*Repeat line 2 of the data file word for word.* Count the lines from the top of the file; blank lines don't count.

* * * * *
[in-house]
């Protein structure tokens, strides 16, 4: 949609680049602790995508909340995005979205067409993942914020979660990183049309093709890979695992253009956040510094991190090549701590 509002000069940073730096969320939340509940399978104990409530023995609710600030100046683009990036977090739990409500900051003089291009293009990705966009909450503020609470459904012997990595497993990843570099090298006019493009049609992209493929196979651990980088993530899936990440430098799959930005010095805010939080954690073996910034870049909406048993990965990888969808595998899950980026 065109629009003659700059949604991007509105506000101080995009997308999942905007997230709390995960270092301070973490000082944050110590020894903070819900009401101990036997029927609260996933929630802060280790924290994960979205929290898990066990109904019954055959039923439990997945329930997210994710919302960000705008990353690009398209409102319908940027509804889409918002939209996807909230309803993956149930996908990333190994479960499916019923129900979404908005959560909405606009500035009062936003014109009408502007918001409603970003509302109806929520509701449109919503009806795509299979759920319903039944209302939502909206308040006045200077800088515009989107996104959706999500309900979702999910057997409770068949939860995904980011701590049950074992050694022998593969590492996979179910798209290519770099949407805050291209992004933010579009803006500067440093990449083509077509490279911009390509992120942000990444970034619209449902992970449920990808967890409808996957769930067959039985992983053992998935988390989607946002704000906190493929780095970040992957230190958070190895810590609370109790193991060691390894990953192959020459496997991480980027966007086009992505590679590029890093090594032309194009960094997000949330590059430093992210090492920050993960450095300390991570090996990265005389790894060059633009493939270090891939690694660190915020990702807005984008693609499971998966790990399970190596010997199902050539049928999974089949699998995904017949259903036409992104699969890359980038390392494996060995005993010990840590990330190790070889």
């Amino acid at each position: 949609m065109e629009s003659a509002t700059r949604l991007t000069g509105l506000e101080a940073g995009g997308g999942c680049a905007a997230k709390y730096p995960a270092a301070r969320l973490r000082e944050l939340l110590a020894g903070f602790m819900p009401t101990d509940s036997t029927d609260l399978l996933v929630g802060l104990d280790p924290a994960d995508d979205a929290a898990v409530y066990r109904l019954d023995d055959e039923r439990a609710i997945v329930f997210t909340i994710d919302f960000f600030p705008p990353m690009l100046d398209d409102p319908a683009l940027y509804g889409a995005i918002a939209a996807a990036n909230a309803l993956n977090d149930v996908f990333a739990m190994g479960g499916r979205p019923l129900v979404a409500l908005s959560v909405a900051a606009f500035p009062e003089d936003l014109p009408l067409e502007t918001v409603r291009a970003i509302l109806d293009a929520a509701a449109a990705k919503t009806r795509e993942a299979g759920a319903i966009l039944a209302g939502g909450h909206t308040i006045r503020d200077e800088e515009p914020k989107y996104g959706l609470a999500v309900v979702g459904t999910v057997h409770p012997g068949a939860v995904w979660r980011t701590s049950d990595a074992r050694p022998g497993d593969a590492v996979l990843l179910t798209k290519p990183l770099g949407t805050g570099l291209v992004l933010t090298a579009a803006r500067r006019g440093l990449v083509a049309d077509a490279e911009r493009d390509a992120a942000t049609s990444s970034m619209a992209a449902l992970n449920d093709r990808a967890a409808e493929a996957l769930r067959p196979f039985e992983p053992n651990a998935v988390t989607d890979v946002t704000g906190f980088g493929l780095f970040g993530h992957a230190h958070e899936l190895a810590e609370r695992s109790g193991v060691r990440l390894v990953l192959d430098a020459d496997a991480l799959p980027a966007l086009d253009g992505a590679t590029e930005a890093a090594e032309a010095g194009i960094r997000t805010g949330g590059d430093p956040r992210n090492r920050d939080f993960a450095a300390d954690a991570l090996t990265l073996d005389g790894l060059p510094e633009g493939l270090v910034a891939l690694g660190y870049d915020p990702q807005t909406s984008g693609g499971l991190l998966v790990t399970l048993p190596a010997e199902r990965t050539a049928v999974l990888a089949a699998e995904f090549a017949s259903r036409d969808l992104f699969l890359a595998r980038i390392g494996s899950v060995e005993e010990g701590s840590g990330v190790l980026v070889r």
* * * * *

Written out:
């Protein structure tokens, strides 16, 4: 949609680049602790995508909340995005979205067409993942914020979660990183049309093709890979695992253009956040510094991190090549701590 509002000069940073730096969320939340509940399978104990409530023995609710600030100046683009990036977090739990409500900051003089291009293009990705966009909450503020609470459904012997990595497993990843570099090298006019493009049609992209493929196979651990980088993530899936990440430098799959930005010095805010939080954690073996910034870049909406048993990965990888969808595998899950980026 065109629009003659700059949604991007509105506000101080995009997308999942905007997230709390995960270092301070973490000082944050110590020894903070819900009401101990036997029927609260996933929630802060280790924290994960979205929290898990066990109904019954055959039923439990997945329930997210994710919302960000705008990353690009398209409102319908940027509804889409918002939209996807909230309803993956149930996908990333190994479960499916019923129900979404908005959560909405606009500035009062936003014109009408502007918001409603970003509302109806929520509701449109919503009806795509299979759920319903039944209302939502909206308040006045200077800088515009989107996104959706999500309900979702999910057997409770068949939860995904980011701590049950074992050694022998593969590492996979179910798209290519770099949407805050291209992004933010579009803006500067440093990449083509077509490279911009390509992120942000990444970034619209449902992970449920990808967890409808996957769930067959039985992983053992998935988390989607946002704000906190493929780095970040992957230190958070190895810590609370109790193991060691390894990953192959020459496997991480980027966007086009992505590679590029890093090594032309194009960094997000949330590059430093992210090492920050993960450095300390991570090996990265005389790894060059633009493939270090891939690694660190915020990702807005984008693609499971998966790990399970190596010997199902050539049928999974089949699998995904017949259903036409992104699969890359980038390392494996060995005993010990840590990330190790070889």